TheJewelryCoach.com

After more than a year in development, Pat Henneberry and Anne Long have launched an online training platform that provides store owners and their staff with 24/7 access to training modules and sales support. Experts inside and outside the industry offer information and answer questions on a wide range of sales training topics. The website caught our attention because of its use of instructional design accented by new-media features, which takes essential training out of printed manuals and translates it into interactive lessons such as Rookie Camp (an online jewelry boot camp), My Scorecard (a program that benchmarks a participant’s performance in training modules), and Ask a Coach (a Q&A service). —PH

Best International Section

Brazil


Jacob Kepler
Sissi earrings in 18k white gold with diamonds, aquamarine, and peridot; $6,700; Brumani, São Paulo, Brazil; 55-11-3083-0507; www.brumani.com

JCK’s international vendors offer a veritable smorgasbord of special buys: We love the Italians for gold designs, Israelis for significant diamonds, Turkish for vintage detailing, Scandinavians for cheap chic, and the Brazilians for, well, a little bit of everything. South America’s largest country boasts colored stones, gold, a strong aesthetic, reasonable labor costs, and a diverse landscape awash with good food, beautiful and warm people, and lots of fun history (one word: Carnaval). No wonder JCK editors spend so much time in the Brazilian section of the World’s Fair pavilion. —JH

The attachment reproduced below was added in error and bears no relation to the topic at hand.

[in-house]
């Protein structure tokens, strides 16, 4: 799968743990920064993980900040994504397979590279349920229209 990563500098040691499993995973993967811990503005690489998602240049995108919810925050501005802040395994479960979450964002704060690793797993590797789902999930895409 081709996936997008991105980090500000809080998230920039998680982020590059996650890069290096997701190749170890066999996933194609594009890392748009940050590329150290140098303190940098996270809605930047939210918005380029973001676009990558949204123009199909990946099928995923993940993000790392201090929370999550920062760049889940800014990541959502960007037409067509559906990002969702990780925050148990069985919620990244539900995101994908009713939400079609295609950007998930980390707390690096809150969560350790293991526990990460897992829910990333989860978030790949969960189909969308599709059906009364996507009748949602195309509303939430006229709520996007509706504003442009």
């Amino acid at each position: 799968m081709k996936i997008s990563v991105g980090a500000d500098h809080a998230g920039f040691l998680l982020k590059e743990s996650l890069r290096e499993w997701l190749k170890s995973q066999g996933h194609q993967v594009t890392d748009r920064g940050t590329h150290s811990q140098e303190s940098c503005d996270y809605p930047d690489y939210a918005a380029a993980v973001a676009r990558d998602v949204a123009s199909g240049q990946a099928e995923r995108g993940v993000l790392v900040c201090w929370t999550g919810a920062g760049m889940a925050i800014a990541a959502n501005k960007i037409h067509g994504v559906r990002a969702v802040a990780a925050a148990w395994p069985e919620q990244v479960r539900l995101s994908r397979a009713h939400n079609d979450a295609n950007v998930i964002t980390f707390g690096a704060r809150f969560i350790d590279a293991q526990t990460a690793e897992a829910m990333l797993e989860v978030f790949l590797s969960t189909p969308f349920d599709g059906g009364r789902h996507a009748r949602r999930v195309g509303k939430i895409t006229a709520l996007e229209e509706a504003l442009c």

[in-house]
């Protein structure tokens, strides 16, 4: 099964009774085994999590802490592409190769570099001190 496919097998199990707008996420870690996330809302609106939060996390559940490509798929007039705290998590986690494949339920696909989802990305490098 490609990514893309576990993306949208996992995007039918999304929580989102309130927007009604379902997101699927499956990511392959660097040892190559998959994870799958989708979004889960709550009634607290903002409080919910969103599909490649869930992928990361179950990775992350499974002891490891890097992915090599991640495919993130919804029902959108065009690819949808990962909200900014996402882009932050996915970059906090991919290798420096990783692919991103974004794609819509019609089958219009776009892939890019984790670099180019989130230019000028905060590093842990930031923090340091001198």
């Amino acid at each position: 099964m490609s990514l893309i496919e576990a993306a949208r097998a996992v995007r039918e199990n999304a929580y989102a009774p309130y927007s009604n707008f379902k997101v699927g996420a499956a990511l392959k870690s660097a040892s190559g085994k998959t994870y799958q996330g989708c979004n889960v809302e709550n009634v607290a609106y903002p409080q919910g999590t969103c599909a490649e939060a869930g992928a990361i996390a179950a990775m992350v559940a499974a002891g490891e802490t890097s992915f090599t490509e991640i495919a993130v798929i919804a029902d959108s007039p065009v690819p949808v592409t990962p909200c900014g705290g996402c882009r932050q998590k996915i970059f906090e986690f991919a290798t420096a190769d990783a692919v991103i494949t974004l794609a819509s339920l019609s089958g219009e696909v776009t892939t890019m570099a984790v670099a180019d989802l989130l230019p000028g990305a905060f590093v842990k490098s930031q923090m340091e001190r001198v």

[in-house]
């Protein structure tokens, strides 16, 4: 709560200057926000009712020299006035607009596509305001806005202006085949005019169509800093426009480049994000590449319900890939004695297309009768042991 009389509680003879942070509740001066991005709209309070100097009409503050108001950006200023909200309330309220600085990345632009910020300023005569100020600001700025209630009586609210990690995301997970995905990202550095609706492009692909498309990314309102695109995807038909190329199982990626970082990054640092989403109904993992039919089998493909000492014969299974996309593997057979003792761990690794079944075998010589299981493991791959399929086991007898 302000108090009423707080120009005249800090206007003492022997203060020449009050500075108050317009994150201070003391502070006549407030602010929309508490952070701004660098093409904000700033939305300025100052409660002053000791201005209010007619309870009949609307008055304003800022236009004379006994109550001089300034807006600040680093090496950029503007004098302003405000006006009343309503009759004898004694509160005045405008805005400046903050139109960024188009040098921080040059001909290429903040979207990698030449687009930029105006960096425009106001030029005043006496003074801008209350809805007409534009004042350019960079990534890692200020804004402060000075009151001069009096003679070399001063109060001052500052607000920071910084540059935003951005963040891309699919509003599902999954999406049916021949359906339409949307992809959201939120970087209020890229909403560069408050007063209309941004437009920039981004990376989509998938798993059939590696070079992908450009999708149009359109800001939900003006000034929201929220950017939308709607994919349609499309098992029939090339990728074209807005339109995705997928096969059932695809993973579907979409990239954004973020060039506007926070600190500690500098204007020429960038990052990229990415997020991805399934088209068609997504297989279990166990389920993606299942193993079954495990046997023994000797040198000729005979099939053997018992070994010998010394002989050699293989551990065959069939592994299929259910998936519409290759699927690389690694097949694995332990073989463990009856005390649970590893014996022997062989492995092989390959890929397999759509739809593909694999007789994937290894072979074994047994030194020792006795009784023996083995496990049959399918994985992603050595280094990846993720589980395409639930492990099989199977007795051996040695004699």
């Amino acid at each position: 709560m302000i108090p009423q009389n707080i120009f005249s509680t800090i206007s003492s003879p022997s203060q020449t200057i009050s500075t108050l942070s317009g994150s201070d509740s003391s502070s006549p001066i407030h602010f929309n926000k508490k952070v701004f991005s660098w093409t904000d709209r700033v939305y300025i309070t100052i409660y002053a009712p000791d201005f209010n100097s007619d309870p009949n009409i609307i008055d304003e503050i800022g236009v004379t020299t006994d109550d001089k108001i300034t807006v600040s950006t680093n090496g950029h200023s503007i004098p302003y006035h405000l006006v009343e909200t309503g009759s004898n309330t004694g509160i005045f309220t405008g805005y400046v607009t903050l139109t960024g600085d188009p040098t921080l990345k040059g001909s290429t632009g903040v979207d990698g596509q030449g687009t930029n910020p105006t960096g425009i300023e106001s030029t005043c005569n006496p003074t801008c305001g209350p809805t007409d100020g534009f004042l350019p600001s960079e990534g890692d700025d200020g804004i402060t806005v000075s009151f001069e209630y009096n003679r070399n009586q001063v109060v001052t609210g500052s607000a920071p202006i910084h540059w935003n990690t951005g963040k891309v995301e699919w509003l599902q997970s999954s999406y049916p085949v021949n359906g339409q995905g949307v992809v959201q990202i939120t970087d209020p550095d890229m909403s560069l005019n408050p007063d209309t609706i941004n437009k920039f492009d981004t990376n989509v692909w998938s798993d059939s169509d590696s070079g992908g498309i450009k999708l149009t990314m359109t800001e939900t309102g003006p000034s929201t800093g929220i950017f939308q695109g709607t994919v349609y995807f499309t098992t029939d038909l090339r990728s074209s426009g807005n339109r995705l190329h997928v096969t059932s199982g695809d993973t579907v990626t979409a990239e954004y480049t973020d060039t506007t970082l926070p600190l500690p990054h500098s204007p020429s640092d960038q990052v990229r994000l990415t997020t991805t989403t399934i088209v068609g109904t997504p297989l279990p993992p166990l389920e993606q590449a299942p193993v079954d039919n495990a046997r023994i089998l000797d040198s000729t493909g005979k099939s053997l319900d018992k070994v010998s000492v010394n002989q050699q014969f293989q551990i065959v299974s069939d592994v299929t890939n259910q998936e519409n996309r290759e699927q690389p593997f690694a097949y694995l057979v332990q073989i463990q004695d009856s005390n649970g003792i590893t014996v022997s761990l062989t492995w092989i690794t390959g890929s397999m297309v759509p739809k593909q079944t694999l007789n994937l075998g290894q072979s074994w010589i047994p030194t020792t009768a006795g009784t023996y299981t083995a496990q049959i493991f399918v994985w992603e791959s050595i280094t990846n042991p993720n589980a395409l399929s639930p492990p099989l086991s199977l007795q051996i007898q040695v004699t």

Best Design Collaboration

Stars of Africa Royal Asscher Jewelry Collection

5.25 cts. t.w. diamonds in 18k white gold; $24,000; Royal Asscher, New York City; 212-922-1908; royalasscher.com

Reena Ahluwalia teamed up with Royal Asscher to produce a stunning snow-globe-like collection featuring diamonds immersed in a special fluid. “It took two years just to develop a liquid with the right viscosity to make each piece in the new collection visually interesting,” says Toronto-based designer Ahluwalia. “The free-floating diamonds represent the shining spirit of this planet’s people,” she added. The line, which already launched a line of rings last year, now includes necklaces, earrings, and even men’s cufflinks, and will be available this fall in time for the holiday season. Royal Asscher will donate $150 from every purchase to its Stars of Africa charitable fund, named after the famed 3,105 ct. diamond (the largest ever found) that the family cut in 1908. Items are priced from $6,690 to $49,500. —PH

Best Forum on an Undercovered Topic